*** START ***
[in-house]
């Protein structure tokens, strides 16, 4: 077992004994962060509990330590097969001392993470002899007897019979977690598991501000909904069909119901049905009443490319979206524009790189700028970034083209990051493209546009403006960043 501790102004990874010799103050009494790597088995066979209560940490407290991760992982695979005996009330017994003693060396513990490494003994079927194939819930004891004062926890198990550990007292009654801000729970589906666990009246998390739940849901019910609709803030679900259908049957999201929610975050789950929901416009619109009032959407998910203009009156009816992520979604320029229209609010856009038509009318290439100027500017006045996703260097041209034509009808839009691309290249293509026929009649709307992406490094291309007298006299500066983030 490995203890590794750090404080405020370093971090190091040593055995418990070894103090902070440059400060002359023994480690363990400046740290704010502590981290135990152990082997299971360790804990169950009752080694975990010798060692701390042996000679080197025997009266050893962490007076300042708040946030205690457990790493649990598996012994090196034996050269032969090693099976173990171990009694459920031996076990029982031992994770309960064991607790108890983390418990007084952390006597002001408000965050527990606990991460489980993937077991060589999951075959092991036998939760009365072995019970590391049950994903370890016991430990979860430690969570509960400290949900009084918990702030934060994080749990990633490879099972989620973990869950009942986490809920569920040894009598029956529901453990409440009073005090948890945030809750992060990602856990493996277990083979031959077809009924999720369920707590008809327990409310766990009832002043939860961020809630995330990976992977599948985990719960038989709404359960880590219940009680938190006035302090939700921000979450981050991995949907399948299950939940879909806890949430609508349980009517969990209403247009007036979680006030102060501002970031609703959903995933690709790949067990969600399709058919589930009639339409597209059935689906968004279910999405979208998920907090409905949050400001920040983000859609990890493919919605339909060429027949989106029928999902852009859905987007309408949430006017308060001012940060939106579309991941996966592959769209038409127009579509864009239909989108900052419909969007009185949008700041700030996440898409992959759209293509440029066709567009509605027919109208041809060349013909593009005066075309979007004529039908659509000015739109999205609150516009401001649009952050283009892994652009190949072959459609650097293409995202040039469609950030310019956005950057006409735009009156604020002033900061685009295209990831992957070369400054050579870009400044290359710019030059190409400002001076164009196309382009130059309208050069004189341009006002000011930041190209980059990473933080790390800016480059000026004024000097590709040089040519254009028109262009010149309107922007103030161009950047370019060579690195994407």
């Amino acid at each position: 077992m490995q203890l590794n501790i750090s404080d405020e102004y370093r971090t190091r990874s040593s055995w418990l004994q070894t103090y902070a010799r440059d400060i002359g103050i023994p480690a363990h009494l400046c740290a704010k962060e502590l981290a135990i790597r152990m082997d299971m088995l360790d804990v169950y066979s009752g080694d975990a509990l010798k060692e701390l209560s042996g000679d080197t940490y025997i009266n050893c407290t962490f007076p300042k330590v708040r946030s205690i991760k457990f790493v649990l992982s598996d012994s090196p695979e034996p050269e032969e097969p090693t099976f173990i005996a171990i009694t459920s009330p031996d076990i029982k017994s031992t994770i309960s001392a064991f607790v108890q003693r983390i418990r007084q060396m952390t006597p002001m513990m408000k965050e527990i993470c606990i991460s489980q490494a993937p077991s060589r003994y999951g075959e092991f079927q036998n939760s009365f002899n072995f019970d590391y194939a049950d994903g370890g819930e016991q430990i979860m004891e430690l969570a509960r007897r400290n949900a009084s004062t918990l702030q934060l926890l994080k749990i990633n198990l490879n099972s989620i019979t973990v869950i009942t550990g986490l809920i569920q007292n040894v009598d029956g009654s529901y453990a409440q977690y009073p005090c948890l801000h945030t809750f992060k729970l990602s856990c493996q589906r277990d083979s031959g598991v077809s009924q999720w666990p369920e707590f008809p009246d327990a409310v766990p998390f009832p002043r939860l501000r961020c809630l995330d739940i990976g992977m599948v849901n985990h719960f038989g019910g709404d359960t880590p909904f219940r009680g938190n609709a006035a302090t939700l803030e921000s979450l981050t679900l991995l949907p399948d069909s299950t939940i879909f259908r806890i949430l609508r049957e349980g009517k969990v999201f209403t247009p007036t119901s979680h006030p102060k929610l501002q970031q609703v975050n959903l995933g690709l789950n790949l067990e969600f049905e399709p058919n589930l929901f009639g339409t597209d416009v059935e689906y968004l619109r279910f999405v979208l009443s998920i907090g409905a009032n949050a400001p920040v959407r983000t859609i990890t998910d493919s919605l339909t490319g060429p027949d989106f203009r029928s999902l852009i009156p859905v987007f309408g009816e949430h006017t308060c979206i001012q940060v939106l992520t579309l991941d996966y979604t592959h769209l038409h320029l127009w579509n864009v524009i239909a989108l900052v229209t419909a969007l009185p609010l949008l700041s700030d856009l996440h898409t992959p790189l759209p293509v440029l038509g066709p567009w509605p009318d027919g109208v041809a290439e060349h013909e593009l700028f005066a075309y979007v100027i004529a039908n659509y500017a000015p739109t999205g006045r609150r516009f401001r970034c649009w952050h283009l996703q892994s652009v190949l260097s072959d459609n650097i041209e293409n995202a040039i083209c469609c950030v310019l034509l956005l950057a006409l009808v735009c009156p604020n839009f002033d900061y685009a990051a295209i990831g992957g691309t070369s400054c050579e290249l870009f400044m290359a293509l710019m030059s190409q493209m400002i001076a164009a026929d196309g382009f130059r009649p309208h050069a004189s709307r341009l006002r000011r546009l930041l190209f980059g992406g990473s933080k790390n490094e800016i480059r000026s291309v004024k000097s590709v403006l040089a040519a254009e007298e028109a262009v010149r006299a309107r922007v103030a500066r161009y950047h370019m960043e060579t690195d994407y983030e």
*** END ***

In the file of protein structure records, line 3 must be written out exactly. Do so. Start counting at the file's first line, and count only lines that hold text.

């Amino acid at each position: 077992m490995q203890l590794n501790i750090s404080d405020e102004y370093r971090t190091r990874s040593s055995w418990l004994q070894t103090y902070a010799r440059d400060i002359g103050i023994p480690a363990h009494l400046c740290a704010k962060e502590l981290a135990i790597r152990m082997d299971m088995l360790d804990v169950y066979s009752g080694d975990a509990l010798k060692e701390l209560s042996g000679d080197t940490y025997i009266n050893c407290t962490f007076p300042k330590v708040r946030s205690i991760k457990f790493v649990l992982s598996d012994s090196p695979e034996p050269e032969e097969p090693t099976f173990i005996a171990i009694t459920s009330p031996d076990i029982k017994s031992t994770i309960s001392a064991f607790v108890q003693r983390i418990r007084q060396m952390t006597p002001m513990m408000k965050e527990i993470c606990i991460s489980q490494a993937p077991s060589r003994y999951g075959e092991f079927q036998n939760s009365f002899n072995f019970d590391y194939a049950d994903g370890g819930e016991q430990i979860m004891e430690l969570a509960r007897r400290n949900a009084s004062t918990l702030q934060l926890l994080k749990i990633n198990l490879n099972s989620i019979t973990v869950i009942t550990g986490l809920i569920q007292n040894v009598d029956g009654s529901y453990a409440q977690y009073p005090c948890l801000h945030t809750f992060k729970l990602s856990c493996q589906r277990d083979s031959g598991v077809s009924q999720w666990p369920e707590f008809p009246d327990a409310v766990p998390f009832p002043r939860l501000r961020c809630l995330d739940i990976g992977m599948v849901n985990h719960f038989g019910g709404d359960t880590p909904f219940r009680g938190n609709a006035a302090t939700l803030e921000s979450l981050t679900l991995l949907p399948d069909s299950t939940i879909f259908r806890i949430l609508r049957e349980g009517k969990v999201f209403t247009p007036t119901s979680h006030p102060k929610l501002q970031q609703v975050n959903l995933g690709l789950n790949l067990e969600f049905e399709p058919n589930l929901f009639g339409t597209d416009v059935e689906y968004l619109r279910f999405v979208l009443s998920i907090g409905a009032n949050a400001p920040v959407r983000t859609i990890t998910d493919s919605l339909t490319g060429p027949d989106f203009r029928s999902l852009i009156p859905v987007f309408g009816e949430h006017t308060c979206i001012q940060v939106l992520t579309l991941d996966y979604t592959h769209l038409h320029l127009w579509n864009v524009i239909a989108l900052v229209t419909a969007l009185p609010l949008l700041s700030d856009l996440h898409t992959p790189l759209p293509v440029l038509g066709p567009w509605p009318d027919g109208v041809a290439e060349h013909e593009l700028f005066a075309y979007v100027i004529a039908n659509y500017a000015p739109t999205g006045r609150r516009f401001r970034c649009w952050h283009l996703q892994s652009v190949l260097s072959d459609n650097i041209e293409n995202a040039i083209c469609c950030v310019l034509l956005l950057a006409l009808v735009c009156p604020n839009f002033d900061y685009a990051a295209i990831g992957g691309t070369s400054c050579e290249l870009f400044m290359a293509l710019m030059s190409q493209m400002i001076a164009a026929d196309g382009f130059r009649p309208h050069a004189s709307r341009l006002r000011r546009l930041l190209f980059g992406g990473s933080k790390n490094e800016i480059r000026s291309v004024k000097s590709v403006l040089a040519a254009e007298e028109a262009v010149r006299a309107r922007v103030a500066r161009y950047h370019m960043e060579t690195d994407y983030e």